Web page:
# Understanding Rao-Blackwell [duplicate]

This question already has an answer here:

From Casella and Berger:

Let $$W$$ be an unbiased estimator of $$\tau(\theta)$$ and let $$T$$ be a sufficient statistics for $$\theta$$. Define $$\phi(T) = E[W|T]$$. Then $$E_{\theta}[ \phi(T)] = \tau(\theta)$$ and $$Var_{\theta} ( \phi(T)) \leq Var_{\theta} (W)$$, for all $$\theta$$; that is $$\phi(T)$$ is a uniformly better unbiased estimator of $$\tau(\theta)$$.

I am trying to understand the statement of this theorem. I am a little uncomfortable with "sufficient statistics" so I think the statement of the theorem is not parsing.

Let me try to state it informally. If I have an unbiased estimator $$W$$ and I condition this estimator on a sufficient statistics, then I will end up with an estimator with that has the minimum variance for the class of estimators $$W$$. I am not totally sure what it means to condition an estimator on a sufficient statistic, but it seems like if I can do this for a given unbiased estimator, then I have the best estimator in that class. On the other hand, suppose I have an estimator and I want to check if it has the minimum variance in its class of estimators.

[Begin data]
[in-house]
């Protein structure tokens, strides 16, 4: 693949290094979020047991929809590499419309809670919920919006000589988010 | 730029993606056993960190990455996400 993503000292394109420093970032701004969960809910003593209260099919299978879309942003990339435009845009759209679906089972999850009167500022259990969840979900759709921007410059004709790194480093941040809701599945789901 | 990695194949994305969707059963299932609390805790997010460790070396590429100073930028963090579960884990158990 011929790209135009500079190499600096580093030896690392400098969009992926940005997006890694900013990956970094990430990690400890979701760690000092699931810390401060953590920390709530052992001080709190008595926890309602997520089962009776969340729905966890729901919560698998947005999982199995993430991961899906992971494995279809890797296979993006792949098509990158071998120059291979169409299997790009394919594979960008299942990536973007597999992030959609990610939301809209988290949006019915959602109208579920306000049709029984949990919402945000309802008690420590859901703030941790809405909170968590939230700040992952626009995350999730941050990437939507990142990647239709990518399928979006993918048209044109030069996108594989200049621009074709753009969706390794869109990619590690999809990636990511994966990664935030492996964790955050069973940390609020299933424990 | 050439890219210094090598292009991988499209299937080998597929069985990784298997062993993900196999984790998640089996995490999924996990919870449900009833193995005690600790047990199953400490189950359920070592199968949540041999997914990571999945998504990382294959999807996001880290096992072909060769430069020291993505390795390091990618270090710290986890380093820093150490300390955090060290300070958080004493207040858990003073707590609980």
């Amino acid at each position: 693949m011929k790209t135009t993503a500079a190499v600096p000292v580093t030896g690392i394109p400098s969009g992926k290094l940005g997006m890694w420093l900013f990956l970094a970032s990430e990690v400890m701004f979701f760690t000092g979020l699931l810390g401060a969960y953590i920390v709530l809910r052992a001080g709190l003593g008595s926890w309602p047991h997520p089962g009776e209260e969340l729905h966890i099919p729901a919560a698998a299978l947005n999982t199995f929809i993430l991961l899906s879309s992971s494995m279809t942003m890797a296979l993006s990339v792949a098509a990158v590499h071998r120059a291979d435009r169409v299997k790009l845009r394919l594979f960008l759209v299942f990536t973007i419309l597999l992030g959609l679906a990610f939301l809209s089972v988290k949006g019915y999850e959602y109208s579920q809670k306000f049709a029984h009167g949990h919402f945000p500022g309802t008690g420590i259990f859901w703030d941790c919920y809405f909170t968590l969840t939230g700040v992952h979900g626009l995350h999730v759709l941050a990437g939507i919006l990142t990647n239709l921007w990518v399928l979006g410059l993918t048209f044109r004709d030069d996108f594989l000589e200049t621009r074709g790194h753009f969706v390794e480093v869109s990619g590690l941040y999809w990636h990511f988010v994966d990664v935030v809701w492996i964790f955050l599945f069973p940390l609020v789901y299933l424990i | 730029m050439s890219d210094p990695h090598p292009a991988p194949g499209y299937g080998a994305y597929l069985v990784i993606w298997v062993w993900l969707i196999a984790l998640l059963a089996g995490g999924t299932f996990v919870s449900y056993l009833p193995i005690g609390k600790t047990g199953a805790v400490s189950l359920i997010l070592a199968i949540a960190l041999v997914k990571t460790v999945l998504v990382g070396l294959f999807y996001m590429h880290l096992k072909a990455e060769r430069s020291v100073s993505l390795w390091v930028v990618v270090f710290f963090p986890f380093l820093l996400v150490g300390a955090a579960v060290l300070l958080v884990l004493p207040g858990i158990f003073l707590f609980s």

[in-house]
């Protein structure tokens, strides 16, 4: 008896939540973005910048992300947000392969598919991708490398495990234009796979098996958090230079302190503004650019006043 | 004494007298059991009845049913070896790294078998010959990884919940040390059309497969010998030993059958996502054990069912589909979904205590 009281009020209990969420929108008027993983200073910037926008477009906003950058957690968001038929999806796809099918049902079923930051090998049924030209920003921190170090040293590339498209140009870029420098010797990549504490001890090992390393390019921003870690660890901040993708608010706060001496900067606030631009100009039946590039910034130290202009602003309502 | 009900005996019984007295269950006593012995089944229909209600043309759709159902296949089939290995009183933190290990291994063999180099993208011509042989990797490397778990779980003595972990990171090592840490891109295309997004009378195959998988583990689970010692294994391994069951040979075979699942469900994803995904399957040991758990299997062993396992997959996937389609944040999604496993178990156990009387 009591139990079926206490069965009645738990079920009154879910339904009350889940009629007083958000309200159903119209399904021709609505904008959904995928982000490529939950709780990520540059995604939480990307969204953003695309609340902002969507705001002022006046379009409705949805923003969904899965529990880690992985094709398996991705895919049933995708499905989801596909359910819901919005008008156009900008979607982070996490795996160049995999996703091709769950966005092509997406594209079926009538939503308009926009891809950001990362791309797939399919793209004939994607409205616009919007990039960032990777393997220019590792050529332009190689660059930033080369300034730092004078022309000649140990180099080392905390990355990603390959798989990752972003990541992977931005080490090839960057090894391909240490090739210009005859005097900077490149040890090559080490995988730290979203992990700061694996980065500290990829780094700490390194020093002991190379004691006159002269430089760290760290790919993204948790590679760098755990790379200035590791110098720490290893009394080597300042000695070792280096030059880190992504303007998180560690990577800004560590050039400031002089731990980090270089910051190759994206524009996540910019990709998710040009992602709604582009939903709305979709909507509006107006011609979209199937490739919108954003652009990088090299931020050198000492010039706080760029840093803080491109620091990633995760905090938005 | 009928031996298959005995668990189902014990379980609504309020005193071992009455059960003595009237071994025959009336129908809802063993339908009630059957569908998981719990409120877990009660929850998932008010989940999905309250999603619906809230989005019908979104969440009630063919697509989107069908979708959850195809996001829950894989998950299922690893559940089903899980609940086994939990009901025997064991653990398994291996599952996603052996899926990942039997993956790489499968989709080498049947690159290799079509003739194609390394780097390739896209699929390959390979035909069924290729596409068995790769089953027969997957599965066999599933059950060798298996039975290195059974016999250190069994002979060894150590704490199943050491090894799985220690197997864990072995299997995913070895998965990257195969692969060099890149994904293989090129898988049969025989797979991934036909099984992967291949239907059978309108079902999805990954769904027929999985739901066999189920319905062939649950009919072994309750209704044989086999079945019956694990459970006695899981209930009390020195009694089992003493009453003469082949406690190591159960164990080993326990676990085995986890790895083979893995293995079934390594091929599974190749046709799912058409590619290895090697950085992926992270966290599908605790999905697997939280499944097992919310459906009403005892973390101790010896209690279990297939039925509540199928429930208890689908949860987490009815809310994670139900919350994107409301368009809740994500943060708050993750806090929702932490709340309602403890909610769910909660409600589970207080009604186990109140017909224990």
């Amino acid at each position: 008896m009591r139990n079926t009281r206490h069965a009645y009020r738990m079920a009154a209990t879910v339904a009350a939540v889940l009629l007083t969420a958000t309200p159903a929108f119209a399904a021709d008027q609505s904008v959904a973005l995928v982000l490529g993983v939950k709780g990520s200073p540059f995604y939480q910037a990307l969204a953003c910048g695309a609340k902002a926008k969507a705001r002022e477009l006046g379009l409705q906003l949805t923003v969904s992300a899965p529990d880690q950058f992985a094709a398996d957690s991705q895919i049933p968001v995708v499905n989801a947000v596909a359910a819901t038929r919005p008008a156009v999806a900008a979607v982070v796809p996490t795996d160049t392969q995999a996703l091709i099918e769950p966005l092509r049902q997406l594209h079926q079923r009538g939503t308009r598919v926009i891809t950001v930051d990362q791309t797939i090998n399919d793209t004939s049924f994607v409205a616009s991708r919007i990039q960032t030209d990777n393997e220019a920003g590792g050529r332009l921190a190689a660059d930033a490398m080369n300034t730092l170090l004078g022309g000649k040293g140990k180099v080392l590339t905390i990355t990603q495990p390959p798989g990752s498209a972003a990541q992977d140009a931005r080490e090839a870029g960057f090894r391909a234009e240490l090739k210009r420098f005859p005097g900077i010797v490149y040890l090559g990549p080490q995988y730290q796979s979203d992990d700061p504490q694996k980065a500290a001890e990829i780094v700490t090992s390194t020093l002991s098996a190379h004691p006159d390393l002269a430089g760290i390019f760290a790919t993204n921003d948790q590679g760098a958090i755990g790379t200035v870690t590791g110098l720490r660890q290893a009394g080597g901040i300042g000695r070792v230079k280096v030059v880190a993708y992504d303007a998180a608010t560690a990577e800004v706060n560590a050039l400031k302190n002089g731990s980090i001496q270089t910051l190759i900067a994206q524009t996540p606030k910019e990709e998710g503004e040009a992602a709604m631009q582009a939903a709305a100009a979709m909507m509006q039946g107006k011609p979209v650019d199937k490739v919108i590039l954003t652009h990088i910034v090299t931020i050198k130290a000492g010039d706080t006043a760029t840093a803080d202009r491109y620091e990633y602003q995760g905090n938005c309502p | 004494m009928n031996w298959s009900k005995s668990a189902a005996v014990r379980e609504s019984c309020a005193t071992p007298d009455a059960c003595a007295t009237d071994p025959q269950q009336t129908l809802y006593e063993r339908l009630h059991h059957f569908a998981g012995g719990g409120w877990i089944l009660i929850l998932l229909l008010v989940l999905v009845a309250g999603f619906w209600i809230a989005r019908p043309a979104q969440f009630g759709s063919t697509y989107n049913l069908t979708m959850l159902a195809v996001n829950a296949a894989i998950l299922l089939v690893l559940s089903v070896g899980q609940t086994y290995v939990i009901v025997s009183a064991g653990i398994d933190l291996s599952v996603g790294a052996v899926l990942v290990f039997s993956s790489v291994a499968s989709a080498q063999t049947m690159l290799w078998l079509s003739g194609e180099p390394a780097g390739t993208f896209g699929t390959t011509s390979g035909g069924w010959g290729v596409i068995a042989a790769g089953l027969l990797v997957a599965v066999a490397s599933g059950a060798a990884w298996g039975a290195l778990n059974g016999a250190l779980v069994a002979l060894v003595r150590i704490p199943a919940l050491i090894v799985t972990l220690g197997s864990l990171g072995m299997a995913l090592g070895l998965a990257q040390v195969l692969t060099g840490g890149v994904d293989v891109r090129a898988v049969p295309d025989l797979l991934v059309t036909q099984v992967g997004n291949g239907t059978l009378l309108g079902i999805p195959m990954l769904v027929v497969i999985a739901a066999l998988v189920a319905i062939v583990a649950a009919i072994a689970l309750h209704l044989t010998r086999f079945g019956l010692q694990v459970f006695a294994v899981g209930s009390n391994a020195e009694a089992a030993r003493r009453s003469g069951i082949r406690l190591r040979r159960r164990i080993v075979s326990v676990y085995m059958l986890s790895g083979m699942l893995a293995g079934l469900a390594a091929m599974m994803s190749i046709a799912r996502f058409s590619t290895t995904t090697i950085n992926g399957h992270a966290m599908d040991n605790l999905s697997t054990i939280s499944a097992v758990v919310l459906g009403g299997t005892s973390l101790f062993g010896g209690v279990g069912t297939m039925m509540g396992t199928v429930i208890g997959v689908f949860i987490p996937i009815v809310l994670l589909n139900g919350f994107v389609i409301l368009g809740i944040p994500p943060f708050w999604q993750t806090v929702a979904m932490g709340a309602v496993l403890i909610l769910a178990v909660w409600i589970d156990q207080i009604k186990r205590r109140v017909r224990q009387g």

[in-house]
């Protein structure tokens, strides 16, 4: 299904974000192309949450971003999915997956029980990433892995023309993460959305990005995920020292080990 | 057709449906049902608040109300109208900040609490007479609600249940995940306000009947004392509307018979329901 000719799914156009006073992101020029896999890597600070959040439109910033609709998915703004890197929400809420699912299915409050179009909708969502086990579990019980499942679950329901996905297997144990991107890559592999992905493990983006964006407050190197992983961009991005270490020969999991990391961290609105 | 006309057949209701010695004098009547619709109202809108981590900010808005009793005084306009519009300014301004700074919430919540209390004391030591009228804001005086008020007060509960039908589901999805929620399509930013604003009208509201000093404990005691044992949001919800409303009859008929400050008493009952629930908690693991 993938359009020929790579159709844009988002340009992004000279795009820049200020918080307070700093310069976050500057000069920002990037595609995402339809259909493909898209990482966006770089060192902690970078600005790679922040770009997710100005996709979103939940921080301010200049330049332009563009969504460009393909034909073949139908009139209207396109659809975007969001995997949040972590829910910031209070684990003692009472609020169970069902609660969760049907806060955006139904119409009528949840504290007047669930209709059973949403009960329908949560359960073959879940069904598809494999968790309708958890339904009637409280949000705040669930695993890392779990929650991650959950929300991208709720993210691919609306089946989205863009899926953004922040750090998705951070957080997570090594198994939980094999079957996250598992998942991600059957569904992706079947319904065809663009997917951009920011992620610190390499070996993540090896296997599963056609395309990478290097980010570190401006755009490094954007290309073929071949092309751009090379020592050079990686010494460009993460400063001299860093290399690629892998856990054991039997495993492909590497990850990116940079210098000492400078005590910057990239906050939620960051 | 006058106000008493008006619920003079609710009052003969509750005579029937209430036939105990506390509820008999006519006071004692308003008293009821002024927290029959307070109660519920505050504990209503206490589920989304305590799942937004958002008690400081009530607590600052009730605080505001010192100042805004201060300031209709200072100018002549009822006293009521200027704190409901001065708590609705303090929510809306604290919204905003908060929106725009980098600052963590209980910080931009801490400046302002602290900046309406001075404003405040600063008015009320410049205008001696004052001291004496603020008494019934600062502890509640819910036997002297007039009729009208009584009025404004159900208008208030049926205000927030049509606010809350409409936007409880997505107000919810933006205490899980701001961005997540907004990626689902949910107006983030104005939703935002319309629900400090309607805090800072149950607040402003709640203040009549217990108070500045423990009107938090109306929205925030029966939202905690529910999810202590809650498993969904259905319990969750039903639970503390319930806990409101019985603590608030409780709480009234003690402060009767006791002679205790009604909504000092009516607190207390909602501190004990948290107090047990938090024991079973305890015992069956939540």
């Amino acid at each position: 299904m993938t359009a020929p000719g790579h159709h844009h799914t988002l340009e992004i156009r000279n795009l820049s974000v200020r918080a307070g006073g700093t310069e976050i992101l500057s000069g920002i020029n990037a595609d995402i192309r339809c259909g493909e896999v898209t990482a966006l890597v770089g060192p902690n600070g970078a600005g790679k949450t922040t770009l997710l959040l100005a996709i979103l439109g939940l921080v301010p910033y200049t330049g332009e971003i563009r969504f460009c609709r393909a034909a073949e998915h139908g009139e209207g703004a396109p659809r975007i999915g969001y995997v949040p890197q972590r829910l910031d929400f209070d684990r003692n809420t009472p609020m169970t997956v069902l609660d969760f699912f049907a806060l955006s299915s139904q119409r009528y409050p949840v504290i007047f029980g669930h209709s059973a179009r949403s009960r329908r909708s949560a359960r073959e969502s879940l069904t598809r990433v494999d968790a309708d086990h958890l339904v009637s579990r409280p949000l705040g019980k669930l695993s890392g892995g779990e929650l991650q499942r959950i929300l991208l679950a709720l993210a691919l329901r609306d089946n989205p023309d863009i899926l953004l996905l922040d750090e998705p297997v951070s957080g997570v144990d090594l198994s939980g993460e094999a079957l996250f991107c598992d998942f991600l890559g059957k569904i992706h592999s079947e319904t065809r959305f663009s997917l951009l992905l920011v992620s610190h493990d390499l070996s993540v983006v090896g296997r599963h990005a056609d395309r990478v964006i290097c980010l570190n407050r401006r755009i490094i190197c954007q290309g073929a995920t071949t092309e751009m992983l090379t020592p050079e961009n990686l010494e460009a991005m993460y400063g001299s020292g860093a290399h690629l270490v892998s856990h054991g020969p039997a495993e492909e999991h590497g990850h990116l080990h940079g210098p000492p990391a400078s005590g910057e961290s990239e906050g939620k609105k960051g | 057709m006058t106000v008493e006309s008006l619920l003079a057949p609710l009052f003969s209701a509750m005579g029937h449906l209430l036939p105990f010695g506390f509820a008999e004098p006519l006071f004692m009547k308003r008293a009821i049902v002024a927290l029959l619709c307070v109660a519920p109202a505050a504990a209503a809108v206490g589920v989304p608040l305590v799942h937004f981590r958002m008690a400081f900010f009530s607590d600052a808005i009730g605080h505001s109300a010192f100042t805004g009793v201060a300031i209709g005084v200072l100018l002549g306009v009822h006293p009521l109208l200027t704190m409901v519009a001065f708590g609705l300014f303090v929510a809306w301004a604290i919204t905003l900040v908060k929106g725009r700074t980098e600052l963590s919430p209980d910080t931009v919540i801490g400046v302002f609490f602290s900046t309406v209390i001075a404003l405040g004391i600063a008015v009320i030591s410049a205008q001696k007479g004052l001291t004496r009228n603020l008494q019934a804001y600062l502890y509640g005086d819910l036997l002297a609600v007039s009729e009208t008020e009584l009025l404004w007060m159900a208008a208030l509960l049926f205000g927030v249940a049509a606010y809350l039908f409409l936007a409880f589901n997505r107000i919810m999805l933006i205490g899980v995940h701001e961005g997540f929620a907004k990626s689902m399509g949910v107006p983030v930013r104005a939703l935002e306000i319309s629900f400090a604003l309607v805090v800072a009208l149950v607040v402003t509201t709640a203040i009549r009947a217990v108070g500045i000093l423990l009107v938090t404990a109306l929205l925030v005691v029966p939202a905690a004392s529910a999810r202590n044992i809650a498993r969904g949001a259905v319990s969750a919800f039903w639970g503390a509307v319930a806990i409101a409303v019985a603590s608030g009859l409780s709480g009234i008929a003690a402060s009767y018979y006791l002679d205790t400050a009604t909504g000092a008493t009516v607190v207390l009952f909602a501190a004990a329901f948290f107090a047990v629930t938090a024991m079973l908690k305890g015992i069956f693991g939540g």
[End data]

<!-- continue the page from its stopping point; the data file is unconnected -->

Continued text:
Then I would just have to show that it is 1) Unbiased and 2) Conditioned on some sufficient statistic. Is that right? Are there any examples?

Edit: It is not clear to me what it means to condition on a sufficient statistic, and the links given so far do not try to answer this. Moreover, if we are just handed an unbiased estimator, how would we go about showing that the estimator is actually conditioned on a sufficient statistic?

## marked as duplicate by whuber♦Dec 8 '18 at 22:49

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• Yes, there are many examples: please refer to stats.stackexchange.com/search?q=rao+blackwell. – whuber Dec 8 '18 at 22:47
• Re the edit: if your question is about what it means to condition one random variable on another, then please see stats.stackexchange.com/… . (I limited this search to upvoted answers likely to be directly on topic; it still returns hundreds of posts, so don't give up if the first hit isn't what you're looking for.) – whuber Dec 8 '18 at 23:05